This year the more pertinent question was not who would take Charlie home. It was: “actually, where is Charlie?”
When asked at the end of the count, someone at the Gabba scanned the room and said, ‘there he is over there’ and pointed to a jeweller’s plastic bust with a thin blue ribbon draped over it sitting at the side like a silent auction item at a trivia night.
Once they eventually found Charlie the silliness went to the next level with Lachie Neale told to go and get it and hang it around his own neck.
Why? Well the tradition is the previous year’s winner hands over the medal and Nat Fyfe was in Perth. So with Fyfe only available on Zoom everyone else kept their distance and Neale was left to stand there wondering if he had actually won anything.
It was a cringe to rival the year they put everyone on a carousel so you could get that important shot of bums and the back of heads you never knew you had been missing out on. That was the Brownlow’s Meatloaf moment.
Simon Black – a former medal winner from Neale’s very own club – was actually in the room and could have handed over the medal to Neale. Not just the state, he was barely social distancing away from the new winner sitting in the same room. You could see him off to a side strumming his pawn broker guitar, still wet from the tears of its penniless former owner.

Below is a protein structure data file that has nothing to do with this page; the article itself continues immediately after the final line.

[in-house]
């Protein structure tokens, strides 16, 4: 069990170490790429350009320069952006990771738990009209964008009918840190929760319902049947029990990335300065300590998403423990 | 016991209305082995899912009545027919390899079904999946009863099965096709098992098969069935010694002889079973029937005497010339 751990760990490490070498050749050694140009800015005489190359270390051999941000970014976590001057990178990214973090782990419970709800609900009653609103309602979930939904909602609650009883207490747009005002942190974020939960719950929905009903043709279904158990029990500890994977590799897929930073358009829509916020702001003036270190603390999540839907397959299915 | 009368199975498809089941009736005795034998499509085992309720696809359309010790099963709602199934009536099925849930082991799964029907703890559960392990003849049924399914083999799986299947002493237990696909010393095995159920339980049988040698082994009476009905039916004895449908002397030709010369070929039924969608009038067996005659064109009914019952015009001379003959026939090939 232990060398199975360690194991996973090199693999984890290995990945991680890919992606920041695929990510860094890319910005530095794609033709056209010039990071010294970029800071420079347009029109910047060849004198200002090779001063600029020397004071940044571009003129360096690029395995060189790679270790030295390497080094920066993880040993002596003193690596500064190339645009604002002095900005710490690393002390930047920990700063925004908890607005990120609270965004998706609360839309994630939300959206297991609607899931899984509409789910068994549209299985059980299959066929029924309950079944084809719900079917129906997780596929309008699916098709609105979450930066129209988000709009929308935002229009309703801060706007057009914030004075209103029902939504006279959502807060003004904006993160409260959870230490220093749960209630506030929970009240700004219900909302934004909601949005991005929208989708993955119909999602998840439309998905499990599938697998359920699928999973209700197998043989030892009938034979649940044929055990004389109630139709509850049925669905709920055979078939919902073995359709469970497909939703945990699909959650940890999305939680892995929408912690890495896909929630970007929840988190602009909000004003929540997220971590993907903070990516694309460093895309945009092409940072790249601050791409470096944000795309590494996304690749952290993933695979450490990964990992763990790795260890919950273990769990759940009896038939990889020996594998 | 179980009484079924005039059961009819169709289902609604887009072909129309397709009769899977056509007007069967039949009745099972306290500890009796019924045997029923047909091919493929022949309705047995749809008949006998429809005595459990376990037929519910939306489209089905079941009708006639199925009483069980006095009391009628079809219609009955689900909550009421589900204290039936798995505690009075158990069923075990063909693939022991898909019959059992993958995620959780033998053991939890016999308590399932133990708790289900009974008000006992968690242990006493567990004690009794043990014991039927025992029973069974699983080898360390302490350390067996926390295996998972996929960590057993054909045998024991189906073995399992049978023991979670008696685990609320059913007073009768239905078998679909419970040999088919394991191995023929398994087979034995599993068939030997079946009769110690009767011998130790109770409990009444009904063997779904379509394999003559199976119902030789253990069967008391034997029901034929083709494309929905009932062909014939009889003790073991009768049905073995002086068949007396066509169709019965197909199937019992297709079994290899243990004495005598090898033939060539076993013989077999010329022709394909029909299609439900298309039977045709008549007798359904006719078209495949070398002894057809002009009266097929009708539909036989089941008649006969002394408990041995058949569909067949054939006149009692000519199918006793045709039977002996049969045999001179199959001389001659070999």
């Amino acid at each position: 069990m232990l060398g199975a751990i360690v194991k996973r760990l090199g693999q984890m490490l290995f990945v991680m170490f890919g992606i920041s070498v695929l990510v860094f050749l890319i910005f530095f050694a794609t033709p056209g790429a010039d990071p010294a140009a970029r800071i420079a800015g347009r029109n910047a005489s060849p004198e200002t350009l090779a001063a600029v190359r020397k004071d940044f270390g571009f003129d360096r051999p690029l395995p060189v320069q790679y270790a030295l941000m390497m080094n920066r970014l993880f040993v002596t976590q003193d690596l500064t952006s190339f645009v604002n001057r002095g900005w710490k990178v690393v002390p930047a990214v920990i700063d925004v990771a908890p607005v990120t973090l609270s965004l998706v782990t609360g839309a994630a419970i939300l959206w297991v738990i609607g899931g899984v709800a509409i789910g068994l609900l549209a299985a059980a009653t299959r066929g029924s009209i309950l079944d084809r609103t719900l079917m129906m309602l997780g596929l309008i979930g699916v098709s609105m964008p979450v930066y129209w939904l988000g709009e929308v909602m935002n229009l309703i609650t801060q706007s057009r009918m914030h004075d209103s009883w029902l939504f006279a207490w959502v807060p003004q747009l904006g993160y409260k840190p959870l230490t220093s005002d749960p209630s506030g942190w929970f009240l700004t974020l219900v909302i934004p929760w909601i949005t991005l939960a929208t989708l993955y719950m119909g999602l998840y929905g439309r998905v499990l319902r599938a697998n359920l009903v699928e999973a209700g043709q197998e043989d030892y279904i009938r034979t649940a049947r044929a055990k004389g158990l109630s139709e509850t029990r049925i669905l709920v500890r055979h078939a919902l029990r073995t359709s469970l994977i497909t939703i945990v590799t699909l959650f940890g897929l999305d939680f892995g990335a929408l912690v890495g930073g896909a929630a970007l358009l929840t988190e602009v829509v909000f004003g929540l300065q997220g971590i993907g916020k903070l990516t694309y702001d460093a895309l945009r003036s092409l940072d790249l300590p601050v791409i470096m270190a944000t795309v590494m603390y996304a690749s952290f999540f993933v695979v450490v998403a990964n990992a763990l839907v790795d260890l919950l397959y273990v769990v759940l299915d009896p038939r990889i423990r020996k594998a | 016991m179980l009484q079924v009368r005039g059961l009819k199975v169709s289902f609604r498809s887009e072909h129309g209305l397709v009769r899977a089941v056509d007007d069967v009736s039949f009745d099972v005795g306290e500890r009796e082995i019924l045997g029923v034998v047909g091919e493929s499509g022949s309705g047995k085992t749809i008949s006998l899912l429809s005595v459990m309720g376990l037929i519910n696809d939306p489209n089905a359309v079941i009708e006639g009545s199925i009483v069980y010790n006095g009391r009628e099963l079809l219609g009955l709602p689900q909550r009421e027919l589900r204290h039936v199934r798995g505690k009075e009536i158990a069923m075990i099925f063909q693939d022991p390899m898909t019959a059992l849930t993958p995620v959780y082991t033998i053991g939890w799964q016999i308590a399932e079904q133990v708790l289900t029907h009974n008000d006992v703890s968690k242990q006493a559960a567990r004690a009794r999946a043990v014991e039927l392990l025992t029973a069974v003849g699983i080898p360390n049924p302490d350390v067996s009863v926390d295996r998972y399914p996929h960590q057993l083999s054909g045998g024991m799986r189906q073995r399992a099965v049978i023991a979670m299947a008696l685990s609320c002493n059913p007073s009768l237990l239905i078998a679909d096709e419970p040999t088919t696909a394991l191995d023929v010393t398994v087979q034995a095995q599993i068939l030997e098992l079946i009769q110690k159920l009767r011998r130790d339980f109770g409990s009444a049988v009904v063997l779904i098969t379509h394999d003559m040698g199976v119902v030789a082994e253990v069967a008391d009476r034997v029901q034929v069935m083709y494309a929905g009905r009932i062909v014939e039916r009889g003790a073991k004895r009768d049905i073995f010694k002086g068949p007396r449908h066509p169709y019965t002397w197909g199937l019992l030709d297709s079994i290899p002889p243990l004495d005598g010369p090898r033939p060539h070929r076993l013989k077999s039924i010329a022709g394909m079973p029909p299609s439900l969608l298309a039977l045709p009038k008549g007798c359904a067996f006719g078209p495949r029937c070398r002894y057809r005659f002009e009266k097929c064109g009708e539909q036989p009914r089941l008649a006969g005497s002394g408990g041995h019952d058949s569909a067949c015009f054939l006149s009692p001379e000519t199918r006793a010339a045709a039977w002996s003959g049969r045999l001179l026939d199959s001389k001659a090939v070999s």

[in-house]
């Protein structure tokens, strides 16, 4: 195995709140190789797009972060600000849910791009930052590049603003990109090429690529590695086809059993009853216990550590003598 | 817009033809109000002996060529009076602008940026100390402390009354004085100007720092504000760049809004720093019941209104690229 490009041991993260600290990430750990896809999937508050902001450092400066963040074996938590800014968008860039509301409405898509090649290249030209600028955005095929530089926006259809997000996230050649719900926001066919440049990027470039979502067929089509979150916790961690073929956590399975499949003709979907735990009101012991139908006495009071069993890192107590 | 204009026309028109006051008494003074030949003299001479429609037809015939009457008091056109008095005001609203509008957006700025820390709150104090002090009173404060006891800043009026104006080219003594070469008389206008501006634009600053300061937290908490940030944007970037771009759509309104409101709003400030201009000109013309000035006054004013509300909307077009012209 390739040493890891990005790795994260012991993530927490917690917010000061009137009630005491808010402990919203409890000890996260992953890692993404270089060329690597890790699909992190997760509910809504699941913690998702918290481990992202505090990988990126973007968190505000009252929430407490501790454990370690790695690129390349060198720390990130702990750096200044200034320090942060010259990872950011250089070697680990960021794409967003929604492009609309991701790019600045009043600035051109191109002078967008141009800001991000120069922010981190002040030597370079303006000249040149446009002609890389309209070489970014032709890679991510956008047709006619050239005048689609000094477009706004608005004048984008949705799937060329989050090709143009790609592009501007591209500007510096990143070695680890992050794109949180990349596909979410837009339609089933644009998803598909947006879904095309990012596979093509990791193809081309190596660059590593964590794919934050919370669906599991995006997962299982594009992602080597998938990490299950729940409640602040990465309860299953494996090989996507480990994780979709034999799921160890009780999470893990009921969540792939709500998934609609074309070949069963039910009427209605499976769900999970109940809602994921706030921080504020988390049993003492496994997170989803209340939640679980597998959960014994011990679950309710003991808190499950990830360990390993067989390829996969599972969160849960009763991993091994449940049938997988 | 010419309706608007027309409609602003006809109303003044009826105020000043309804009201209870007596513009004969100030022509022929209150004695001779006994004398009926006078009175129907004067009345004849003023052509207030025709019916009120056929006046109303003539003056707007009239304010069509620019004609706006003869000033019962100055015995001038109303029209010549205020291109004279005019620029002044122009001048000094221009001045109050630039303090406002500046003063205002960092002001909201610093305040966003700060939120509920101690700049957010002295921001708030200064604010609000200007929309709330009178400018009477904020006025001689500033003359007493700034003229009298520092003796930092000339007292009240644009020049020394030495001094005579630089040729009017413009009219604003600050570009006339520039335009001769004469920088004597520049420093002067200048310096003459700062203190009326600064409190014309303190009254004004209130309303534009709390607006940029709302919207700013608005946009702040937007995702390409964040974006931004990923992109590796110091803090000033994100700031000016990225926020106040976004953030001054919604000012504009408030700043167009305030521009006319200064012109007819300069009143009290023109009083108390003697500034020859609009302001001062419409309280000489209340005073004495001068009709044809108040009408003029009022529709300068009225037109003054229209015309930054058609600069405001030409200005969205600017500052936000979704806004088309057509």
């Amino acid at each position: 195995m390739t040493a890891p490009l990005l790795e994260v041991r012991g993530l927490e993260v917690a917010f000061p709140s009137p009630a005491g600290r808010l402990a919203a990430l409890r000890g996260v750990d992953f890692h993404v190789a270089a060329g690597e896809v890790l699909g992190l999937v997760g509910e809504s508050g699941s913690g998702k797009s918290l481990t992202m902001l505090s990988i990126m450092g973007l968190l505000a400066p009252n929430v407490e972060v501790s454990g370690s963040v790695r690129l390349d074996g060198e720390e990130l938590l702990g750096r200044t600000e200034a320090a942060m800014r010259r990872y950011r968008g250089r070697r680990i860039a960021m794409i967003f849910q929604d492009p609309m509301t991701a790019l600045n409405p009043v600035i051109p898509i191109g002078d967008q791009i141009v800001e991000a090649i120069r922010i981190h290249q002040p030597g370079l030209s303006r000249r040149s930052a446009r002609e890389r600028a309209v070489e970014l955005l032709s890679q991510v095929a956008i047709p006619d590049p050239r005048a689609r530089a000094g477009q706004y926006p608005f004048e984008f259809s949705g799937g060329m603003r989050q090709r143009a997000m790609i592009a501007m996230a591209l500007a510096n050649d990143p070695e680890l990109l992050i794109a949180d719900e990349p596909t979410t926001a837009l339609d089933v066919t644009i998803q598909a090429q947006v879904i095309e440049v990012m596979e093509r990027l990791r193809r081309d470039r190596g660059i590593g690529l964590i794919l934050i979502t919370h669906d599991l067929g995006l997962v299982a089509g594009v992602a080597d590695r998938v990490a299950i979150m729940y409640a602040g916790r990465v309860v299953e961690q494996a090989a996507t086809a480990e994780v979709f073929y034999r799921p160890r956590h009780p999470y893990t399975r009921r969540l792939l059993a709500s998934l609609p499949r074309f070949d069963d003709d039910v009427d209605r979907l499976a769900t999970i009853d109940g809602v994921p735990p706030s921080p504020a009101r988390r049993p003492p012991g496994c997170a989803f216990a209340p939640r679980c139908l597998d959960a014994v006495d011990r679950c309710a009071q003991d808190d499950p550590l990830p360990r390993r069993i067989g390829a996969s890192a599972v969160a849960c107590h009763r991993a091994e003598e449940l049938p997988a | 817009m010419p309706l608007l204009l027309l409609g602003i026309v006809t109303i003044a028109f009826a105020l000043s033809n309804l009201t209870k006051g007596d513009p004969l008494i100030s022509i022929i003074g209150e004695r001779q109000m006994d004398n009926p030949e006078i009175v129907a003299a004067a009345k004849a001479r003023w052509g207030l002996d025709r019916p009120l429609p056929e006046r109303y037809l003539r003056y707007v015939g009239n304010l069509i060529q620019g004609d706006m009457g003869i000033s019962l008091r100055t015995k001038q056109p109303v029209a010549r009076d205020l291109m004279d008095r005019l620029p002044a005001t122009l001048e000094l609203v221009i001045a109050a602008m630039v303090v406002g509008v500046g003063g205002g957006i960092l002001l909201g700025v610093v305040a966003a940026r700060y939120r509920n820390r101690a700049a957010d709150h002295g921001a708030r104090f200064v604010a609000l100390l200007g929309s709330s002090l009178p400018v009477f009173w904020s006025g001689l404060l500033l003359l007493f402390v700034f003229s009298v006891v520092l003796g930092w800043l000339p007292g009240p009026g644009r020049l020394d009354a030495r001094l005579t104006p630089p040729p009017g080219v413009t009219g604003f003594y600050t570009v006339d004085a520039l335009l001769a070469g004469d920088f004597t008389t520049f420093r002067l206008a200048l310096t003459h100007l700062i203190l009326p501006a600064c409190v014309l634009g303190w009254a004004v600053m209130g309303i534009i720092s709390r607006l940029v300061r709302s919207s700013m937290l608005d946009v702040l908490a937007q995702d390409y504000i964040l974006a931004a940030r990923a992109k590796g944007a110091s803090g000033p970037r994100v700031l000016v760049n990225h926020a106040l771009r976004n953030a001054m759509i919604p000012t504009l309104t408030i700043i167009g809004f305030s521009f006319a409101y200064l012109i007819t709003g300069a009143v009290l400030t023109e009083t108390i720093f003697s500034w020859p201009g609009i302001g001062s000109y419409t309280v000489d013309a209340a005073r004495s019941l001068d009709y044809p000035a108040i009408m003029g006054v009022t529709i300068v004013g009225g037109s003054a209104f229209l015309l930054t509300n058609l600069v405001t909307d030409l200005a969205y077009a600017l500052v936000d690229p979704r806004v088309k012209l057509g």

The Brownlow has always been designed for TV in the way a budget speech is designed for TV, minus the frocks. In a footy sense it’s important and it used to be a bit tense so you’d tune in to see how badly misguided the umpires’ opinion of the best players were. There’s only so much you can do with a night based around calling out names, but it used to at least have an element of surprise.
The break in the count to flick over to The Front Bar just left you hoping they had decided to really freshen things up and hand over the rest of the count to Andy, Mick and Sam with Teaser in his crushed velvet suit on special comments.
That said in those ad breaks you did have to feel for the Crows sitting at home watching the count and squirming every time ads for the SAS commando camp show came on.
Nothing about this year has been normal so it was only fitting that the Brownlow count too had an exceptional feel about it – other than the predicability of the winner that is.
It was always a poop-sandwich to have to broadcast an event when the winner is already known, no one is in the room and the TV screen looks like another Zoom meeting, so sympathies for having to deal with that smash up. But sending the winner on a treasure hunt to find the medal and hang it around his own neck should last as long as the carousel.
Michael Gleeson is an award-winning senior sports writer specialising in AFL and athletics.